Archivos de diario de abril 2012

30 de abril de 2012

Mar 31, 2012 Pack Forest, Eatonville, WA

The first stop of our field trip was at the Pack Forest located in Eatonville, WA, just roughly 45km from Puyallup. Latitude: 47.14; longitude: -122.49. The weather was much better than I had expected. Rainy, but mostly just sprinkles. 42℉ and humid.

We first spent a little time walking along the trail, observing the local ecosystem here. Douglas fir and hemlock were the dominant trees here. Judging from the fact that there were some Scotch brooms present in the open grassy area, there must have been some sort of human interventions here.

What caught my eye first were the moss-like dangling objects on some trees. These plants are lichens, not moss. They are very unique because they are formed by a symbiotic organism (fungus) with a photosynthetic organism. Thousands kinds of lichens have been seen all over the world. Chances are there can be several types of lichens on one tree. It is almost like a little ecosystem on a tree trunk or a tree branch!

*See more details in my written journal 1

In addition to douglas fir and western hemlock. Species such as red alders and western white pine can also be found here. The lower shrubs we observed includes sword fern (which is very common to see in a western hemlock-dominant ecosystem), Indian plum, as well as salal.

*See more details in my written journal 1

In the afternoon, we arrived at Mt. Rainier National Pak and began the exploration along the Trail of Shadows. The national park is located in Longmire, WA with latitude of 46.75 and longitude -121.81. It was very sunny in the afternoon, which exceeded far better than my expectation. As the snow has begun to melt in this season, the temperature felt even lower and more humid in the woods.

Along the trail is the old growth forest stand, where conifers such as the western red cedar, douglas fir, and mountain hemlocks are the main species here. The heavy amount of moisture in this place and the number of mt. hemlocks growing on decay logs point to the fact that this is an old growth forst.

We also saw more species as we arrived at the thermal spring. For example, we saw this tiny, bright-colored species on a small log (which is called "Oomycetes"). They reminded my of the orange-flavor vitamin gummies that I used to eat...
In addition, we also saw the lipstick cladonia.

  • Again, see written journal for more detail

From lickens, fungi, to ferns and conifers, we saw the distinctive culture of each ecosystem that we visited today.

[Species List]
Old Man's Beard (Usnea longissima)
Parmelia (Parmelia saxatilis)
Lipstick Cladonia (Cladonia bellidiflora)
Morel mushrooms
Sword fern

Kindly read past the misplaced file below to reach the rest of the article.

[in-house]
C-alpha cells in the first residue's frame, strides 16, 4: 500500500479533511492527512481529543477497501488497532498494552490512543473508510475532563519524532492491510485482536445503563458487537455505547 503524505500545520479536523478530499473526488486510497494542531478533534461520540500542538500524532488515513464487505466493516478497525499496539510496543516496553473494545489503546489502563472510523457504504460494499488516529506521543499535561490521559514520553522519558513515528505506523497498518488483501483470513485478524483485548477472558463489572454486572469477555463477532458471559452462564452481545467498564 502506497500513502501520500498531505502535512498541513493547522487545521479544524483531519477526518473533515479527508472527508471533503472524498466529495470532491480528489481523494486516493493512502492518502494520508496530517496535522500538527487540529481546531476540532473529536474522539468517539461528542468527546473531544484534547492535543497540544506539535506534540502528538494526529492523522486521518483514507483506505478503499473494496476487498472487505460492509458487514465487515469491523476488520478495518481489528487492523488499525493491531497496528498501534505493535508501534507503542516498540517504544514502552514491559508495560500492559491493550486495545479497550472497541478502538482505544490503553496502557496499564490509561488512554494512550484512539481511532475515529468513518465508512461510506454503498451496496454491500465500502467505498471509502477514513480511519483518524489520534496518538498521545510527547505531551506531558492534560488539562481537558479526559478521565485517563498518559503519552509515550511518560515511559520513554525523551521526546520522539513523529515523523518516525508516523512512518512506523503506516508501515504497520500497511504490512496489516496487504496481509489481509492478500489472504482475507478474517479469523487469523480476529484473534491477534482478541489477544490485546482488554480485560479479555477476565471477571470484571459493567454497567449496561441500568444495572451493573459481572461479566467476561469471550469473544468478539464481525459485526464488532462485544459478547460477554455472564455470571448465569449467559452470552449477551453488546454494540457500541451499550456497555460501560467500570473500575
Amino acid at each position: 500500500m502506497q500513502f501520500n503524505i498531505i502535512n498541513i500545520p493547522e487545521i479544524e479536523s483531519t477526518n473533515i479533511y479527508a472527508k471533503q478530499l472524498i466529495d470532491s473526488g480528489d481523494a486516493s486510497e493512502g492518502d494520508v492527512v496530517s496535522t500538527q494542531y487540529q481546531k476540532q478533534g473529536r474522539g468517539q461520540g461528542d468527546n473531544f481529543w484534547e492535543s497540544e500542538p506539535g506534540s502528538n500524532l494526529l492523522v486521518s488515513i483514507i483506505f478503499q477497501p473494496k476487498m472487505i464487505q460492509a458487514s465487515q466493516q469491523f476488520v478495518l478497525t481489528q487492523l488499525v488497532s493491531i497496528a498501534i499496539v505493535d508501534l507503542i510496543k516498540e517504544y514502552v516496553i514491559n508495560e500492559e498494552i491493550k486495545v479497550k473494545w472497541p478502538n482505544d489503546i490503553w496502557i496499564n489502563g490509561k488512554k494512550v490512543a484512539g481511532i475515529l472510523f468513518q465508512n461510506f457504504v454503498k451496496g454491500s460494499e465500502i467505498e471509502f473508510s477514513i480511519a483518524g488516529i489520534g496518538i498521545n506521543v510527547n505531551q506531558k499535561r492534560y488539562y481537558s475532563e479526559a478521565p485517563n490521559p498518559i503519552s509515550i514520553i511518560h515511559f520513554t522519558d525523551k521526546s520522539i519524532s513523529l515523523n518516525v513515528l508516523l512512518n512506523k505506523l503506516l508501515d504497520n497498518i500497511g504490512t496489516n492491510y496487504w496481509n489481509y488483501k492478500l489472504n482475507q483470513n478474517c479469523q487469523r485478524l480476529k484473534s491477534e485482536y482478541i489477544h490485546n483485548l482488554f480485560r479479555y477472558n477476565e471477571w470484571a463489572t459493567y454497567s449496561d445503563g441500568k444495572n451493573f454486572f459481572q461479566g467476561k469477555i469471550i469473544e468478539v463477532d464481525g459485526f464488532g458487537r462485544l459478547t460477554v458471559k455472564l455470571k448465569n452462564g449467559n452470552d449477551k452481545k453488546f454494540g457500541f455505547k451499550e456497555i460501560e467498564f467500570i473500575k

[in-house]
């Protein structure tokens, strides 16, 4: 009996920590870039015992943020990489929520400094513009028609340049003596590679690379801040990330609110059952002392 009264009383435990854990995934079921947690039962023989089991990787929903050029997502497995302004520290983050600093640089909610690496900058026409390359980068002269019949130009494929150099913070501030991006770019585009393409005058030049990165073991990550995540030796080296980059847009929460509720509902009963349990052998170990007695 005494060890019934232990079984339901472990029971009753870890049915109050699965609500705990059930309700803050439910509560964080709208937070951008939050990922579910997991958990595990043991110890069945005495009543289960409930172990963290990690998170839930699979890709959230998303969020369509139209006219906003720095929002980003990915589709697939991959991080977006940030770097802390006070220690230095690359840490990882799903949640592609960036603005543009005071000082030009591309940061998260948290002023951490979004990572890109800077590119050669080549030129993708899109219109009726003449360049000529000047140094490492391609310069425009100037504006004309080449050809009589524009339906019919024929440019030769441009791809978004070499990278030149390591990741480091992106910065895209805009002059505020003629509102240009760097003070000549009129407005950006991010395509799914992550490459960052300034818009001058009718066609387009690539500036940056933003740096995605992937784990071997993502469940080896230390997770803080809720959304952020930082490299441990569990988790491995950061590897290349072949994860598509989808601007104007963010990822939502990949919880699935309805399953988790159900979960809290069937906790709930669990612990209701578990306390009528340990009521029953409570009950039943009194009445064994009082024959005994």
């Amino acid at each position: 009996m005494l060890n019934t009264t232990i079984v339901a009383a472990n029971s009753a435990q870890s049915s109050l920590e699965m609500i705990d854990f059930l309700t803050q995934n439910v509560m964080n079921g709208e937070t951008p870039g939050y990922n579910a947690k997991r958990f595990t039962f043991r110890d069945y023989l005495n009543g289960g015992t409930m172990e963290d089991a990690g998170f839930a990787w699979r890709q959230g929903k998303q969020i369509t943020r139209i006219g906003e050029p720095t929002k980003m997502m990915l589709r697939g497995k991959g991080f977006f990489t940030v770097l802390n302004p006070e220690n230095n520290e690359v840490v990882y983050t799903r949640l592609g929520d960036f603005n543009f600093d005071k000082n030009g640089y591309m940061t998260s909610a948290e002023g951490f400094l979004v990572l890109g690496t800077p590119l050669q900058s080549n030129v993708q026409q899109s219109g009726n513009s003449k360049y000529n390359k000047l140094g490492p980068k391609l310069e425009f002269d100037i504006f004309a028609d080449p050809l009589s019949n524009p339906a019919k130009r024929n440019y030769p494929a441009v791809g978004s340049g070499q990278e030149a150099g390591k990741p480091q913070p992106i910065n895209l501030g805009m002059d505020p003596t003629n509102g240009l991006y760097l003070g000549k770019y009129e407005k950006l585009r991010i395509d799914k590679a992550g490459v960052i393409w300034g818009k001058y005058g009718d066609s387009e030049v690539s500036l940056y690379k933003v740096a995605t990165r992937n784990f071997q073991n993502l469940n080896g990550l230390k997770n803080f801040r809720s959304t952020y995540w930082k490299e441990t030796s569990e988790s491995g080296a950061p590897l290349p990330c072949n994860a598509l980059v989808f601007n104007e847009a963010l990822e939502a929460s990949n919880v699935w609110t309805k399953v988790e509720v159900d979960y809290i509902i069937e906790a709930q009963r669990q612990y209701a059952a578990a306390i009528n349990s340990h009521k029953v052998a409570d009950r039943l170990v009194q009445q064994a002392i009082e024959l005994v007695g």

Indian plum
Oregon grape
Douglas fir
Western hemlock
Western white pine
Red alder
Western redcedar
Alaska cedar
Pacific silver fir

Publicado el abril 30, 2012 12:58 MAÑANA por hsin119 hsin119 | 7 observaciones | 0 comentarios | Deja un comentario

April 1, 2012 Nisqually National Wildlife Refuge

The second day of our field trip was very different from the first day as we were exploring the intertidal ecosystem here in the Nisqually Wildlife Refuge. It is located in Thurston, WA (47.09 and -122.71), which is about 18 miles southeast of Olympia.
Along the trail were many red alders and common shrubs, including Indian plum, red flowering currant, snow berry, salmon berry, and nootka rose.

  • see written journal for more detail

In addition to the common shrubs, the Nisqually is also habitats of many birds. In between the red alders hid a great horned owl (bubo virginianus), who was resting peacefully on the tree branch. Furthermore, a juvenile red-tailed hawk was also spotted resting on a bigleaf maple.

As we walk along the trail toward the estuary, we found a garter snake hiding inside the westland grass. It was a black (or even dark green) with neon green strips. These little guys like to hang out in aquatic areas.

There were several Northern shovelers hanging out in the pond. At first glance, one might mistaken them with mallards, which also have green heads and colorful fur. However, the shovelers' beaks are black and a little longer and wider than mallards'. Due to competition, only male shovelers have colorful fur that change during breeding seasons. At the estuary, there was a marsh hawk or Northern Harrier (Circus cyaneus) circling around in the air, waiting for the perfect moment to catch its food. The marsh hawks tend to scare off the crows on the field before preying for food.

  • See written journal 2 for more detail

[Species List]
Red alder
Indian plum
Red flowering currant
Snow berry
Alder berry
Salmon berry
Nootka rose
Skunk cabbage
Great horned owl
Ted-tailed hawk
Garter snake
Northern shoveler
Marsh hawk
Great blue heron
Canada Geese

Publicado el abril 30, 2012 02:50 MAÑANA por hsin119 hsin119 | 0 comentarios | Deja un comentario